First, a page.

Push And Pull Factors On Student Enrollment And Teacher Age Essay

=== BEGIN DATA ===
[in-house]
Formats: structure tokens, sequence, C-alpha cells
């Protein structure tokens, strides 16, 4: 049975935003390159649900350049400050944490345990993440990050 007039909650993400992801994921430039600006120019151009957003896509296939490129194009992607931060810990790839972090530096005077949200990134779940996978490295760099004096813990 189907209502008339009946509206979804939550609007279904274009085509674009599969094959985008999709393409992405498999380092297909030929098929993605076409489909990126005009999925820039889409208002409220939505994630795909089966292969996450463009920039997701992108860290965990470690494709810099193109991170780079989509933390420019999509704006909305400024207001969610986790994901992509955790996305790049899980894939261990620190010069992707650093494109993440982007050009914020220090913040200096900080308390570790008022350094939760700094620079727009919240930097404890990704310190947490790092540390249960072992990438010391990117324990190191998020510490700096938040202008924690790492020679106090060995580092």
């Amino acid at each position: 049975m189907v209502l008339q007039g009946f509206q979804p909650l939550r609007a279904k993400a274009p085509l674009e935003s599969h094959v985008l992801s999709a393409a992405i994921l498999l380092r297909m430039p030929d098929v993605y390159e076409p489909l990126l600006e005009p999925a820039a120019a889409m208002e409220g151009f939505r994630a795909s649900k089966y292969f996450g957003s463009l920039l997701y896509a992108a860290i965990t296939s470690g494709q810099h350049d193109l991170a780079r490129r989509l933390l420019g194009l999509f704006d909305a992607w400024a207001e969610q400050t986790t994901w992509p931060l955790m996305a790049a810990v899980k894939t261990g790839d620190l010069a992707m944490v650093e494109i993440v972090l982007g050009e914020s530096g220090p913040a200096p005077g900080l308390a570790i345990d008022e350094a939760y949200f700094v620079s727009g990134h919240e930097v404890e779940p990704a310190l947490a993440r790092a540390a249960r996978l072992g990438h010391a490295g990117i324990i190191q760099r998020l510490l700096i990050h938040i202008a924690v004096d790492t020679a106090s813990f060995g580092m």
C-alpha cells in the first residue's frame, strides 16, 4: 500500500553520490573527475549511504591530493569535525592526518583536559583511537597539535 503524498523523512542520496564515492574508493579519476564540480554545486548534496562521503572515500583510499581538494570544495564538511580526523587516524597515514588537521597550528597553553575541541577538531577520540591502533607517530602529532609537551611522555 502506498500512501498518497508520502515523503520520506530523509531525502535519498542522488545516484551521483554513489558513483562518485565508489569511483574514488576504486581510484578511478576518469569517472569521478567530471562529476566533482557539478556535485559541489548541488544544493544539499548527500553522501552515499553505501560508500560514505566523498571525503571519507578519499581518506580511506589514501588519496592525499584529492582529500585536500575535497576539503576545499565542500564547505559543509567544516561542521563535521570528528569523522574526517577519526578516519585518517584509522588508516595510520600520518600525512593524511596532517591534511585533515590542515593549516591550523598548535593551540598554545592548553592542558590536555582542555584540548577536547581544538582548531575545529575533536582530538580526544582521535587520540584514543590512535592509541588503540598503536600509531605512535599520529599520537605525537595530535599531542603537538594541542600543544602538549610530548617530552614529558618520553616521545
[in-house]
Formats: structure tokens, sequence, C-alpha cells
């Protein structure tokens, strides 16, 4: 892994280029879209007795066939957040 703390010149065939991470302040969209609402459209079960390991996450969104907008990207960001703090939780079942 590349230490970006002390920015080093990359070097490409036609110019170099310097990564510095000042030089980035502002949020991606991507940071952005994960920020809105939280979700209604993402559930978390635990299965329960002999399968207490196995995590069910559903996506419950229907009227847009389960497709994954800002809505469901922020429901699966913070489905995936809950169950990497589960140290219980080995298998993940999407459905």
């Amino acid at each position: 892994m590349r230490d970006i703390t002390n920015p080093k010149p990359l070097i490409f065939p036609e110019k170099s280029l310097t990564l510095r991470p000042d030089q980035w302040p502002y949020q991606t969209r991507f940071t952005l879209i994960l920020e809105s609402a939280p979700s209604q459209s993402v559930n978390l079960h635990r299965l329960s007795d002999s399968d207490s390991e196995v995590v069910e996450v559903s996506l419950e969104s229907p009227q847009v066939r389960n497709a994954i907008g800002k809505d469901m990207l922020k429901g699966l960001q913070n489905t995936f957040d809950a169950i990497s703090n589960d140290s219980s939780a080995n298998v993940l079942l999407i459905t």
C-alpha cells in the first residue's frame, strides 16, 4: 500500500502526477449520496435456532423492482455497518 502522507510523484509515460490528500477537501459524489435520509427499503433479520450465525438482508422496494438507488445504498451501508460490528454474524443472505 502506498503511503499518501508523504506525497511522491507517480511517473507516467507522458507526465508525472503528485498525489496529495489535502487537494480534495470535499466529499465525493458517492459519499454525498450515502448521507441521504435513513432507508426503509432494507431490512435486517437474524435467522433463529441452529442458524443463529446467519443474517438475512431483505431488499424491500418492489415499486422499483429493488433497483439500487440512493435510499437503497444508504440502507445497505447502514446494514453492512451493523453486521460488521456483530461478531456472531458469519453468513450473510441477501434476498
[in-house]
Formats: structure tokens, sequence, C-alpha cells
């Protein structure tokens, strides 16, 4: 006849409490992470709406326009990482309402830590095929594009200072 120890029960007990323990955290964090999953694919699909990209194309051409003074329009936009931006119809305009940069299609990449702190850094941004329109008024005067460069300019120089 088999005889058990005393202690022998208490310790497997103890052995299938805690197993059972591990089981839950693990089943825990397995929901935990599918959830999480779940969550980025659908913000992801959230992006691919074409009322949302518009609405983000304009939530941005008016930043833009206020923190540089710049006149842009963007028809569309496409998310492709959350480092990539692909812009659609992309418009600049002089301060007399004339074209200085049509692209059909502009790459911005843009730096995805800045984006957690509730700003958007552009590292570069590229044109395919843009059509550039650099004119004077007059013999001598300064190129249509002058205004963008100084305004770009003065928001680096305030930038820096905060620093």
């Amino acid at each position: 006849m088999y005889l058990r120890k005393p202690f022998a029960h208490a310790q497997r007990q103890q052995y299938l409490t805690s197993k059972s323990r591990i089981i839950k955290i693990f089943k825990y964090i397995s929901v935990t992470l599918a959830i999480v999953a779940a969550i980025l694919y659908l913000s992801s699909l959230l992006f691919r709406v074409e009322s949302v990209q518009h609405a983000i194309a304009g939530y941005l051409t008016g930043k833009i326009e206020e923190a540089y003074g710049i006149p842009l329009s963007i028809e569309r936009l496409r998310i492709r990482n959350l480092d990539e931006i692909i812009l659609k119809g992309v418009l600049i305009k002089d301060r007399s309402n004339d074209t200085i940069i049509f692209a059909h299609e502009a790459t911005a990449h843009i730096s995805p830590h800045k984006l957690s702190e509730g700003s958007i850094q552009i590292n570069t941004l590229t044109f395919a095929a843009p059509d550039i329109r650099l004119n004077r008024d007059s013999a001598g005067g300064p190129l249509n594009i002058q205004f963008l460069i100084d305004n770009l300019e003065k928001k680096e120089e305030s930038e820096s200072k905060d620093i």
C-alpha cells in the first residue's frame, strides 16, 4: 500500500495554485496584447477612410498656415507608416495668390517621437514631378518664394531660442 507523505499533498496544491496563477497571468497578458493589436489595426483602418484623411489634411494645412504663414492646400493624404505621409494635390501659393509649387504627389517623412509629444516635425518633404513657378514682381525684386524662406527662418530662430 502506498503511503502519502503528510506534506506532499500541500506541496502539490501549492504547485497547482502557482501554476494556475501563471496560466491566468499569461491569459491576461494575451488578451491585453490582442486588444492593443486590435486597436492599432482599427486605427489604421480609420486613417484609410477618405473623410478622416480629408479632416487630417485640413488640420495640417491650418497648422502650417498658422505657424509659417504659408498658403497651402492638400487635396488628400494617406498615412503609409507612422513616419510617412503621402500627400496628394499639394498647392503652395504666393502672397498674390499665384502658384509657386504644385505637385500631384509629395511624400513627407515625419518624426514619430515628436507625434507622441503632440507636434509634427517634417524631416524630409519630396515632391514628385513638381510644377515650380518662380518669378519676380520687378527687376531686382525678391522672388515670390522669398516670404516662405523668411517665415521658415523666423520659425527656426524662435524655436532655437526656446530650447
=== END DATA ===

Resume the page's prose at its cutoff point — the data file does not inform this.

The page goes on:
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Ingersoll (2001) moved the discussion from the inexorable factors of increased student enrollment and teacher age, and from a myopic emphasis on attrition and hiring, to retention and the means by which teachers can be influenced to choose to stay. Push and pull factors. Push and pull factors are usually studied within the discipline of geography, specifically in migration studies. Since teacher retention is concerned with preventing migration by influencing teachers to remain in the profession, they provide an apt framework for approaching the demand-side of the teacher turnover problem. Push and pull factors are workplace conditions that contribute to attrition and retention. Push and pull factors may be environmental, political, economic, cultural, or any combination thereof (National Geographic) as well as demographic and social (Yaro). Push factors cause teachers to decide to migrate from a building or corporation or leave the teaching profession. They are negative factors, having to do with “dissatisfaction.” In contrast, pull factors are positive factors that influence teachers to remain in their current position, building, or school corporation. Supply-side approaches tend to be on a macro-level; for example, states which legislate scholarship and loan-forgiveness programs are enacting supply-side, macro-level policies. In contrast, demand-side approaches reflect micro-level needs and policy solutions enacted at a building or district level. Both push and

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